On Christmas Eve, Gaylon and I invited our friend, Joe, and his son, Ben, who was visiting from California, over for dinner. They brought huge crab legs flown in from Alaska and cheesecake from André’s; we prepared a green salad, creamy scalloped potatoes, and warmed Italian bread to round out the meal. Later we relaxed by the fireplace with dessert, after dinner drinks and conversation.
One of our discussions came around to the new supermarket under construction just a few blocks away. As always, when the topic of grocery shopping comes up, I blurted out, “I hate going to the grocery store! It’s my most despised chore. I’d rather clean toilets.”
Ben laughed and replied, “Oh, really? I love going to the store. I make it a whole experience!” He went on to explain that he doesn’t cook much because of his work schedule and instead visits the local market almost daily. Upon arrival he buys a cup of coffee. Then he circles the aisles a few times while he sips, casually enjoying the atmosphere and looking at displays. He says hello to the butcher, who is a good conversationalist and usually offers up a sample of salami or something fresh. Finally he picks up a few items to eat that day and goes on his way.
Ben added, “I will say that the grocery stores in California are remarkably different than the ones here, full of colorful fresh produce and wide open aisles.” The two grocery stores I most often frequent are located within a mile of our house. I almost always go to the older, more accessible store with a diverse clientele. The other store has more exotic fare, like red lentils for a Moroccan soup, or the dark chocolate cocoa mix my husband prefers, but it’s always a quick run in and out. We live in the Midwest, and this time of year the produce is mostly imported and not always pretty. Both of these grocery stores are crowded with narrow aisles.
Later, I was still thinking about this. I live in a metropolitan area with a plethora of markets and stores from which to choose. What stops me, other than the convenient location, from trying out other grocery stores or supermarkets where I can enjoy a nice shopping experience? Or simply changing my attitude about the grocery store where I regularly shop? It doesn’t offer coffee, but there are two coffee shops nearby where I could easily grab a to-go cup for my shopping trip. Instead of hurrying to get in and out, I could thoughtfully consider my grocery needs and casually walk around, looking at what’s on sale and getting ideas for meals. Why the rush?
The next day, on Christmas morning, something happened that triggered a memory of another story about seeing things in a new way. Gaylon went outside to fill the bird feeder and scatter bird seed on a couple of benches near the back fence. After he came back inside, I gazed out the window into our backyard, covered in fresh, new snow and now filling with an array of colorful cardinals, mourning doves, wrens and sparrows. And a rat. I watched a few minutes to be sure it wasn’t my imagination. Maybe it was a squirrel with a wimpy tail. But when it jumped up on one of the benches to get more food, it was clearly a brown field rat. “Gaylon!” I yelled, “there’s a rat eating the bird seed!” As he quickly opened the back door the rat scurried behind our neighbor’s garage. A few minutes later, the allure of such an easy food source brought it back out again. This time Gaylon grabbed the Super Soaker squirt gun he usually reserves for squirrels and ran outside, spraying water as he headed toward the bench. He squirted water heavily behind the neighbor’s garage and soaked the area next to the birdfeeder. That seemed to scare the critter from coming back, at least while we were watching.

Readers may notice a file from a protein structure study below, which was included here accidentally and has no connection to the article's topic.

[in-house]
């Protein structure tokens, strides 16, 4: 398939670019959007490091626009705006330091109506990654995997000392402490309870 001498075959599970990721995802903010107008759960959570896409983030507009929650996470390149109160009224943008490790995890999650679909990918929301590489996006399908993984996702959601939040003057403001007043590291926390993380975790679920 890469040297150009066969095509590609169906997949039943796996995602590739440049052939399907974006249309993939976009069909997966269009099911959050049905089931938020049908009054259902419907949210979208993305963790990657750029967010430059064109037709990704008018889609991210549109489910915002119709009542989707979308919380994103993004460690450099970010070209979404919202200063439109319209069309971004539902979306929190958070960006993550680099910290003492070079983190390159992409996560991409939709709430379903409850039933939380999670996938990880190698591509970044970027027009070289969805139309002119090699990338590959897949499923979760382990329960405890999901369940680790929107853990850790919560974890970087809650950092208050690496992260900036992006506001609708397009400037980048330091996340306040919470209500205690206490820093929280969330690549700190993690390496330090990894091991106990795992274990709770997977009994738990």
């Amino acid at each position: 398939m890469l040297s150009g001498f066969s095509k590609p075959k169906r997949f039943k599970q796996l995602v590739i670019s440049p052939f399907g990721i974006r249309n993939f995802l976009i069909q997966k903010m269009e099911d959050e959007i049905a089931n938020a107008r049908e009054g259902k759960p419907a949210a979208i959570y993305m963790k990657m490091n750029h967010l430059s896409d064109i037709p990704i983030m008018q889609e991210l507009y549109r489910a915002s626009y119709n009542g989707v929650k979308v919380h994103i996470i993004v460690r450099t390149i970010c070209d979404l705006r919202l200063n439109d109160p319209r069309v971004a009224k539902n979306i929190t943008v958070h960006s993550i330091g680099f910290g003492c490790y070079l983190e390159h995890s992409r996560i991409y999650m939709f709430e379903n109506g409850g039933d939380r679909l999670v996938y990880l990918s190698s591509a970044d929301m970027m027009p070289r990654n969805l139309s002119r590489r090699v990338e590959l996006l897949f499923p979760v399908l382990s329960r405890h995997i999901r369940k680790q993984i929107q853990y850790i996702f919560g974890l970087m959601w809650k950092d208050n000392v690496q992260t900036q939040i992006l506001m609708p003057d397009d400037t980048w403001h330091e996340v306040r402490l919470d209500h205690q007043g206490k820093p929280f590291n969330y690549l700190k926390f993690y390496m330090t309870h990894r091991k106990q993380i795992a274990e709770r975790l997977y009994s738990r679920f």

I hate rats! I love snakes, and I have a deep respect for spiders, but rats are my nightmare. In our neighborhood, called Brookside, people openly talk about the “Brookside rats.” Most of the houses and sewers are old, and we’re not far from a park with a large pond. The area is highly populated, and there are restaurants nearby. The neighborhood to the south of ours, Waldo, is now talking about its own “Waldo rats,” thanks to new restaurants and ongoing road construction. I understand that living in cities means we live among all kinds of vermin, but I don’t want to see them!
However – and I concede this is a big stretch – there is another way to look at rats. First of all, Gaylon likes to remind me that rats eat garbage. He sees them as an animal with a job to do. But I also remember another story about rats. A few years ago, I drove with my friend, Emily, to eat dinner at her favorite Mexican restaurant in a strip mall. We pulled into the shopping center parking lot and Emily suddenly exclaims, “Oh! There’s a rat!” It was running on the sidewalk next to the building. I freaked out! This is not what I wanted to see, especially right before eating dinner. But then Emily added, “Seeing a rat is good luck! It’s a sign of prosperity!” Later, I researched this idea and sure enough, in China, a rat is a symbol of industry and prosperity. As an animal totem, it means survivor. In Greek symbolism, a rat means wealth and abundance. To see a white rat is even more fortuitous.
I’ll always be horrified to see a rat. But if I do, I’ll also think of Emily’s positive way of looking at life and remind myself of my good fortune. I’m lucky and blessed despite times of loss and heartache. When we watch the evening news, Gaylon and I often remark that we have absolutely nothing to complain about. We have food, shelter and warmth; loving family, friends, and good health. Going to the grocery store is a small chore that I can make more appealing with a change in my own mind and a cup of coffee. Hey, I saw a Christmas rat! Best wishes to all for a prosperous and happy new year!